Date: Sun, 11 Oct 98 13:28:14 CDT
From: Frank Durgin <>
Subject: Second Day of Protest in Russian Far East
Article: 45084
To: undisclosed-recipients:;
Message-ID: <> From russia today Oct. 8 1998 Mos 1:58 p.m.

Second Day of Protest Begins in Russian Far East

Agence France Presse, 8 October 1998

MOSCOW—(Agence France Presse) Communist predictions that nationwide protests would continue were being borne out at least in part on Thursday morning, as mass demonstrations over wage arrears resumed in Russia's Far East, Itar-Tass news agency reported. (Protesters in Novokuznetsk, Siberia, during a Wednesday demonstration.)

True to vows not to relent until President Boris Yeltsin resigns, thousands of tireless pickets again descended upon the capital of Russia's distant Kamchatka region, where some workers have not been paid their salaries in over a year and a half.

Oct. 7 is just the start—the protest will continue and grow, Communist Party boss Gennady Zyuganov had warned Tuesday.

Labor union leaders in Kamchatka estimated the number of protesters, who have paralyzed public transport, at 22,000, saying the demonstrations could continue until Monday, when thousands from the region's crippled military sector plan to march beneath red banners.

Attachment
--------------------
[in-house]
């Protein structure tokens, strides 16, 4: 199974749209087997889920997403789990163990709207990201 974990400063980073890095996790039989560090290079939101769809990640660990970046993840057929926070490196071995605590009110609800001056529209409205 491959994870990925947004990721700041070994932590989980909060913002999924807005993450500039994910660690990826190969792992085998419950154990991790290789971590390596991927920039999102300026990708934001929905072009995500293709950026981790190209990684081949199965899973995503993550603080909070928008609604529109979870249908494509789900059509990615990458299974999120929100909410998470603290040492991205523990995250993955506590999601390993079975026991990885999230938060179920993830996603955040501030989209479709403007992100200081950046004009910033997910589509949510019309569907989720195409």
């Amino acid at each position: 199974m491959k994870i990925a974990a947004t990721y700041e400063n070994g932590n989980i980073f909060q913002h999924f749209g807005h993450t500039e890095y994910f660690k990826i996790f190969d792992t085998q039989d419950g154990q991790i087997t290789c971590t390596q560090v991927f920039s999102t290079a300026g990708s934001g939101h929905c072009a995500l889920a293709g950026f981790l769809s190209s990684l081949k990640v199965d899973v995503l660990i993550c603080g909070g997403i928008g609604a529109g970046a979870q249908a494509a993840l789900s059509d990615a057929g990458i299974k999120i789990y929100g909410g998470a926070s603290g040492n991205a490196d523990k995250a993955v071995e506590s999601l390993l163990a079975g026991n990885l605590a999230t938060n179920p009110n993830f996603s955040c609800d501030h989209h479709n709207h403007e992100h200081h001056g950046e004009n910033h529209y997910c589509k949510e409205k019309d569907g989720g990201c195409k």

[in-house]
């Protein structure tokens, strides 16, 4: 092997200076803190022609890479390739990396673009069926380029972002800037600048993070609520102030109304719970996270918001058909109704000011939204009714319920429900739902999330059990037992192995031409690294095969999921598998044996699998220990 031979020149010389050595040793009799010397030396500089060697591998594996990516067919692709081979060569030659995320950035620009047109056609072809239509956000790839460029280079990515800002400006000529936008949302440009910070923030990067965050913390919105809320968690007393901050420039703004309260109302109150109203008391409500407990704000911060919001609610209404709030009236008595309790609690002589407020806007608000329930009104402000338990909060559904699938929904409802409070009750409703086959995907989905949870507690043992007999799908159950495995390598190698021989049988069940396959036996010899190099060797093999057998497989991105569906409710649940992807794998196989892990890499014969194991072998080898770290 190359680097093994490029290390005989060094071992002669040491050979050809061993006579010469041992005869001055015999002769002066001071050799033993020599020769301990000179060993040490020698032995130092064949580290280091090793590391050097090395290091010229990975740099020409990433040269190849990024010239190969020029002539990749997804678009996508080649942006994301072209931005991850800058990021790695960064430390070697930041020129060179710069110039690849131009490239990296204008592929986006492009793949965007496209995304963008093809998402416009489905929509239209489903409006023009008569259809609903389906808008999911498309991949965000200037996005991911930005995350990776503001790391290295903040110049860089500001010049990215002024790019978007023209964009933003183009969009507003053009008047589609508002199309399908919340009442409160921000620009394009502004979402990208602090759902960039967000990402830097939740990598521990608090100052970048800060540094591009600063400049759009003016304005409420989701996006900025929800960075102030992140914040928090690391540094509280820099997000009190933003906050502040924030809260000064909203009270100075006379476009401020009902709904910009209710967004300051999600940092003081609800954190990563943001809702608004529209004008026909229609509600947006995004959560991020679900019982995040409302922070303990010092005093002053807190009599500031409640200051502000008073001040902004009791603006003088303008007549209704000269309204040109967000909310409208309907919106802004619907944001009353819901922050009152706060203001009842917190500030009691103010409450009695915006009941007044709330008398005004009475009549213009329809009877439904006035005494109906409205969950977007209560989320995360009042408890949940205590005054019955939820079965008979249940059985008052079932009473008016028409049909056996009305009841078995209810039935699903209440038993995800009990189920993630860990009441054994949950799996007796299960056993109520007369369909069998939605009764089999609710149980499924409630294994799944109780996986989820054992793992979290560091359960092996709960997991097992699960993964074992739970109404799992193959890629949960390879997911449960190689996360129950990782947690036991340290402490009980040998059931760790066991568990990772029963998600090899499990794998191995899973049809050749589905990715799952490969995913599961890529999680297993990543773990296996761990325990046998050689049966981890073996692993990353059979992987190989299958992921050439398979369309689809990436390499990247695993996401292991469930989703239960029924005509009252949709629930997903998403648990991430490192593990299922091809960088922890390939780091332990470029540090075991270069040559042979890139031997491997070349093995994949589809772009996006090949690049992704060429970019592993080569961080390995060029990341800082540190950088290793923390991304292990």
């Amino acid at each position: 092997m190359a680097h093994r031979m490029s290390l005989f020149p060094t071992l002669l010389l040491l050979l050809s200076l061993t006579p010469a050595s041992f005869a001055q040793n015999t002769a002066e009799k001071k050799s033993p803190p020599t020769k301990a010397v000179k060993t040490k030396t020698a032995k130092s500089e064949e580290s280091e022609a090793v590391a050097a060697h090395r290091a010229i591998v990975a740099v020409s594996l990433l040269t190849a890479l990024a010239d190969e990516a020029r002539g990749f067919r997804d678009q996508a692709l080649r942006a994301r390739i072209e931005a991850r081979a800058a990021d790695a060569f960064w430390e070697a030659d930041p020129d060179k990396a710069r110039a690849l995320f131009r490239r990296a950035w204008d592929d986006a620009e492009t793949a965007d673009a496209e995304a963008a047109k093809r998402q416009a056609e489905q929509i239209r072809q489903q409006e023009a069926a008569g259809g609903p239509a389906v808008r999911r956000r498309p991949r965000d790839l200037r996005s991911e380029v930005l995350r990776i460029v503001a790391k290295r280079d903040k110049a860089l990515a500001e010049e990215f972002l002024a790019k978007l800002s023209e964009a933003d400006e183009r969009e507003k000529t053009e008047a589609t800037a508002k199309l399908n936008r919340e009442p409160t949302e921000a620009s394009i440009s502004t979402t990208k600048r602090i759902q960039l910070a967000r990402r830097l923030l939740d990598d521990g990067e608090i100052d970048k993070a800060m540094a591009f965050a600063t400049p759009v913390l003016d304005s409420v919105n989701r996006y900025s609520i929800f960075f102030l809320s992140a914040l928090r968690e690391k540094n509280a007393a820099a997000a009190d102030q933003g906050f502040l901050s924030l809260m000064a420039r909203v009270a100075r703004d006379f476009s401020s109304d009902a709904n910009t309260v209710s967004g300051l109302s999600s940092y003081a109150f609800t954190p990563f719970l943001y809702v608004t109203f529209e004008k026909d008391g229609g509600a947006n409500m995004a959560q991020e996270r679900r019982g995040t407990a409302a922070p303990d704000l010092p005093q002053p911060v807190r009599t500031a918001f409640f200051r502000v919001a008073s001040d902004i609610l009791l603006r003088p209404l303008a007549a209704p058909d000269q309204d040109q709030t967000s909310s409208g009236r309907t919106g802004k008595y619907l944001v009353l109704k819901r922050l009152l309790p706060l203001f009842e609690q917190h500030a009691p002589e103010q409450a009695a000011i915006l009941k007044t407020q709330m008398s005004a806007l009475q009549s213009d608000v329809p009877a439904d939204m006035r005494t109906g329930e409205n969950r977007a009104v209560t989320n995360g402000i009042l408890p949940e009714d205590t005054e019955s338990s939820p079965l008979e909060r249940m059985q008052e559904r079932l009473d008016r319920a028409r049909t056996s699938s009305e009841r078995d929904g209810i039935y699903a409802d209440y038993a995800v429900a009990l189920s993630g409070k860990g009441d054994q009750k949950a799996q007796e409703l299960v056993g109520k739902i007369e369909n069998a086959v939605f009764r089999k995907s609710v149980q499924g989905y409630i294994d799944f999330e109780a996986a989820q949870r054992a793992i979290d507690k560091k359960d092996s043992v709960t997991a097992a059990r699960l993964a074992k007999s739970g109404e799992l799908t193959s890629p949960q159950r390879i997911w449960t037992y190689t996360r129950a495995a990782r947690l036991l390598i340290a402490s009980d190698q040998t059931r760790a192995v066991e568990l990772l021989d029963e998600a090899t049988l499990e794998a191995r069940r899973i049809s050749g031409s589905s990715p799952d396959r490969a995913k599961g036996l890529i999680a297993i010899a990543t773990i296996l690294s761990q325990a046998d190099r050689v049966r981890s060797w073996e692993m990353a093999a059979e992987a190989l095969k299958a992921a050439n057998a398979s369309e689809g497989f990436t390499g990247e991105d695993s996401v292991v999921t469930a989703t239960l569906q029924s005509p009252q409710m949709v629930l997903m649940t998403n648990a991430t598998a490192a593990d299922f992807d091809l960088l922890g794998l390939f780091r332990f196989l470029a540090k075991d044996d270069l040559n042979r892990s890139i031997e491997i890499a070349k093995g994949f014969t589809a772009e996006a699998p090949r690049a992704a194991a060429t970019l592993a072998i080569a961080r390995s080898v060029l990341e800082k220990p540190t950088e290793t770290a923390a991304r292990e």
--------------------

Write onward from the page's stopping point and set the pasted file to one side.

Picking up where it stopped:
The workers' demands, like their picket signs, were the same as on Wednesday, when hundreds of thousands of Russians from Vladivostok to Moscow flooded the nation's streets in protest over billions of dollars owed in wage arrears.

Pensioners and public workers across the country said they would not be satisfied until Yeltsin resigned.

Though repeatedly burned in effigy, Yeltsin said he would not step down and expressed satisfaction with the great political responsibility shown by political forces during the day.

With the unpopular president still firmly, if inertly, ensconced in the Kremlin, disaffected Russians have little recourse but to continue their public outcry as an early winter descends on the crisis-stricken country.

The massive pay arrears owed to the public sector were exacerbated by August's economic collapse that triggered rampant inflation, melted away savings and drastically lowered living standards.

Public anger over the country's dire economic straits failed to generate the sweeping results promised by the organizers of Wednesday's protests.

Trade unions said 10 million people took part in the strikes Wednesday, which, if correct, would fall far short of Zyuganov's expectations of 40 million.

Zyuganov himself shocked observers Wednesday by opting not to address a Moscow rally, indicating a possible split in the leadership of the protest movement. Independent trade union leader Mikhail Shmakov, who organized the protest, also failed to claim victory in a television interview late Wednesday evening.

While Communists, trades unions and Kremlin spokesmen quibbled over sharply varying figures, analysts agreed that Wednesday's protests were nevertheless one of the largest public attacks ever on Yeltsin's rocky presidency.